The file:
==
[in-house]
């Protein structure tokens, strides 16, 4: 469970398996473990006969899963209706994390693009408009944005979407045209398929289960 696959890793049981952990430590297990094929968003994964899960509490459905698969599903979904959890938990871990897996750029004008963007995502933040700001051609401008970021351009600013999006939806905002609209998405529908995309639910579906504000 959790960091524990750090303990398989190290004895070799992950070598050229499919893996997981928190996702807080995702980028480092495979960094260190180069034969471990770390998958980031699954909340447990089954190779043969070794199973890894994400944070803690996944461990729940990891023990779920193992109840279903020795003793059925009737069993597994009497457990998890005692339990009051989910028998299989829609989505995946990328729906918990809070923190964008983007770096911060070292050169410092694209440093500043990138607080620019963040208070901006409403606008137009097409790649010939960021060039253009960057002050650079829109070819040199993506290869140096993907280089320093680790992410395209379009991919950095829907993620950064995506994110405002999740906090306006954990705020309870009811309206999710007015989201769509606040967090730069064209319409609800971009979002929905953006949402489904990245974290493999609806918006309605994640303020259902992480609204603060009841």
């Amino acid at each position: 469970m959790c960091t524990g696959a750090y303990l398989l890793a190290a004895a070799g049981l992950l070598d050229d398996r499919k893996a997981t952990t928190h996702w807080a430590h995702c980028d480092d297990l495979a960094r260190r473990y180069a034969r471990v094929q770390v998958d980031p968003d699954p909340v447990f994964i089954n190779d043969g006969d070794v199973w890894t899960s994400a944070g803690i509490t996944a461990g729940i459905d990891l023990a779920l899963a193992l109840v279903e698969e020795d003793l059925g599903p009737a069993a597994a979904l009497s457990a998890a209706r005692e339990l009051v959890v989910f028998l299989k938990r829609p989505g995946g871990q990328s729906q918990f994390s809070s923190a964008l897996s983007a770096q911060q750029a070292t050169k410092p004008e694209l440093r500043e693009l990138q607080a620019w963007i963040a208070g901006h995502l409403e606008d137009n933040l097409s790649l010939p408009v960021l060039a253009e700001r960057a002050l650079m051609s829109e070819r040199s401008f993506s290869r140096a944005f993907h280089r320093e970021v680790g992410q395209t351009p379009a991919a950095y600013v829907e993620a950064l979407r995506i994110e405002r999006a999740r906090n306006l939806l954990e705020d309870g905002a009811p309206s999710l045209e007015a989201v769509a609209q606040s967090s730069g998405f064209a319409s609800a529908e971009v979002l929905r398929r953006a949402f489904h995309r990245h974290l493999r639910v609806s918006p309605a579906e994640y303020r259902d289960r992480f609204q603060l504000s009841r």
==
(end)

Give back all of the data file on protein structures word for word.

[in-house]
């Protein structure tokens, strides 16, 4: 469970398996473990006969899963209706994390693009408009944005979407045209398929289960 696959890793049981952990430590297990094929968003994964899960509490459905698969599903979904959890938990871990897996750029004008963007995502933040700001051609401008970021351009600013999006939806905002609209998405529908995309639910579906504000 959790960091524990750090303990398989190290004895070799992950070598050229499919893996997981928190996702807080995702980028480092495979960094260190180069034969471990770390998958980031699954909340447990089954190779043969070794199973890894994400944070803690996944461990729940990891023990779920193992109840279903020795003793059925009737069993597994009497457990998890005692339990009051989910028998299989829609989505995946990328729906918990809070923190964008983007770096911060070292050169410092694209440093500043990138607080620019963040208070901006409403606008137009097409790649010939960021060039253009960057002050650079829109070819040199993506290869140096993907280089320093680790992410395209379009991919950095829907993620950064995506994110405002999740906090306006954990705020309870009811309206999710007015989201769509606040967090730069064209319409609800971009979002929905953006949402489904990245974290493999609806918006309605994640303020259902992480609204603060009841």
């Amino acid at each position: 469970m959790c960091t524990g696959a750090y303990l398989l890793a190290a004895a070799g049981l992950l070598d050229d398996r499919k893996a997981t952990t928190h996702w807080a430590h995702c980028d480092d297990l495979a960094r260190r473990y180069a034969r471990v094929q770390v998958d980031p968003d699954p909340v447990f994964i089954n190779d043969g006969d070794v199973w890894t899960s994400a944070g803690i509490t996944a461990g729940i459905d990891l023990a779920l899963a193992l109840v279903e698969e020795d003793l059925g599903p009737a069993a597994a979904l009497s457990a998890a209706r005692e339990l009051v959890v989910f028998l299989k938990r829609p989505g995946g871990q990328s729906q918990f994390s809070s923190a964008l897996s983007a770096q911060q750029a070292t050169k410092p004008e694209l440093r500043e693009l990138q607080a620019w963007i963040a208070g901006h995502l409403e606008d137009n933040l097409s790649l010939p408009v960021l060039a253009e700001r960057a002050l650079m051609s829109e070819r040199s401008f993506s290869r140096a944005f993907h280089r320093e970021v680790g992410q395209t351009p379009a991919a950095y600013v829907e993620a950064l979407r995506i994110e405002r999006a999740r906090n306006l939806l954990e705020d309870g905002a009811p309206s999710l045209e007015a989201v769509a609209q606040s967090s730069g998405f064209a319409s609800a529908e971009v979002l929905r398929r953006a949402f489904h995309r990245h974290l493999r639910v609806s918006p309605a579906e994640y303020r259902d289960r992480f609204q603060l504000s009841r």